Jarmulowsky Bank Owner Aborts Hotel, Decides on ‘Creative Office Space’ Instead

Posted on: June 8th, 2016 at 5:00 am by
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Let’s revisit the southwest corner of Orchard and Canal Streets…

It seems those long-running plans to convert the Jarmulowsky Bank Building into a trendy hotel (i.e. Ace Hotel) are apparently dead in the water. Building owner DLJ Real Estate Partners sent around an email blast yesterday to industry folk confirming that the certified Lower East Side landmark will instead house “creative office space” plus retail on the first two levels.

A reliable source, who asked to remain anonymous due to the sensitivity of the story, tells us that “multiple firms are working on marketing presentations” to pitch the battle-hardened, 12-story soldier as offices instead. A change in strategy. DLJ, for its part, is “sparing no expense” in the ongoing restoration of 9 Orchard Street (take note of the official address), and still plans to recreate the original cupola that crowned the building. (The Jarmulowsky has been behind scaffolding and netting for three years.) “Top tier tenants” are sought to occupy the 60,000 square-feet of space.

So far, though, there are no DOB filings to that effect.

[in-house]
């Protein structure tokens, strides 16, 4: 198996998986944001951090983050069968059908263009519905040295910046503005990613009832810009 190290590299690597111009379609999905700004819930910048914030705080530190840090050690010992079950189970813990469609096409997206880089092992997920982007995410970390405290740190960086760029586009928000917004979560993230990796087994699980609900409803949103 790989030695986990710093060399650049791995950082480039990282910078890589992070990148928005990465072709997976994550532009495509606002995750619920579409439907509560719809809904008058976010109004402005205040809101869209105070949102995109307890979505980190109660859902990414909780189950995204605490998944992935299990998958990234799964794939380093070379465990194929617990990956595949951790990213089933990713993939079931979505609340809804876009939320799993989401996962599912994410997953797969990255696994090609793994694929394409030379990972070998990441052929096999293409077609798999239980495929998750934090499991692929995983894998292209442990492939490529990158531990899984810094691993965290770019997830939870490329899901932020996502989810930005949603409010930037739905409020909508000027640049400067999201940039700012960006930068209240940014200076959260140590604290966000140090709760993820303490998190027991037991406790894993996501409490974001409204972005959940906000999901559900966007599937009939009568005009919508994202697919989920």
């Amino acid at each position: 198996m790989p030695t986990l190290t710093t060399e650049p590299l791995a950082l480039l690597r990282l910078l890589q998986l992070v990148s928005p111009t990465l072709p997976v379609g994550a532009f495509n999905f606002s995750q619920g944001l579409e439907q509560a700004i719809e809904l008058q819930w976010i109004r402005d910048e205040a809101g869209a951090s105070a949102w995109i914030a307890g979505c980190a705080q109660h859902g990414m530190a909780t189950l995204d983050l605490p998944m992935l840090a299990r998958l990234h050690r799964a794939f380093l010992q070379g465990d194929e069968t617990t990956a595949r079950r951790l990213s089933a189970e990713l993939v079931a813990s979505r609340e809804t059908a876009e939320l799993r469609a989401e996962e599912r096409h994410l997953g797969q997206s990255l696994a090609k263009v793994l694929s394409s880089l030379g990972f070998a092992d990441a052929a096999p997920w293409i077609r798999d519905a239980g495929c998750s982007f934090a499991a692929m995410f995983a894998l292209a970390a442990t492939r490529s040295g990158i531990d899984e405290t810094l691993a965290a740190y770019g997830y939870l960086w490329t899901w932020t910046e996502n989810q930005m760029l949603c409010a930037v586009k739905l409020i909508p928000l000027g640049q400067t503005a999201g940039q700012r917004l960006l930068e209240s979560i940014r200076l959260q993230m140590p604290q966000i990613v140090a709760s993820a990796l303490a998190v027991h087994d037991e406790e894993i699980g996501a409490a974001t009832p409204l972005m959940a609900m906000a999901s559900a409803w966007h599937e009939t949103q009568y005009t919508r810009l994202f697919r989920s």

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Meanwhile, you might notice that the official DLJ website does not mention this change of heart. Nevertheless, the communique allegedly comes straight from the owner. This pivot to commercial office space at the Jarmulowsky comes at a time when the city’s hotel sector is reportedly tanking. The Real Deal reported last week that:

But each of Manhattan’s hotel sectors is approaching today’s market, which is softening after a strong run, very differently.

At Manhattan’s toniest white-glove hotels — think the Waldorfs and the Pierres of the city — there are plenty of rooms going unbooked, but owners are keeping their rates sky-high. Meanwhile, according to industry players, the city’s limited-service hotels are slashing their rates in a frenzy to compete.

Of course, the initial intention here was to convert the property into an upscale boutique hotel. Ace Hotel had been rumored for the site from the beginning, and was pretty much the worst kept secret this side of Chinatown. Corporate all along denied any involvement, though.

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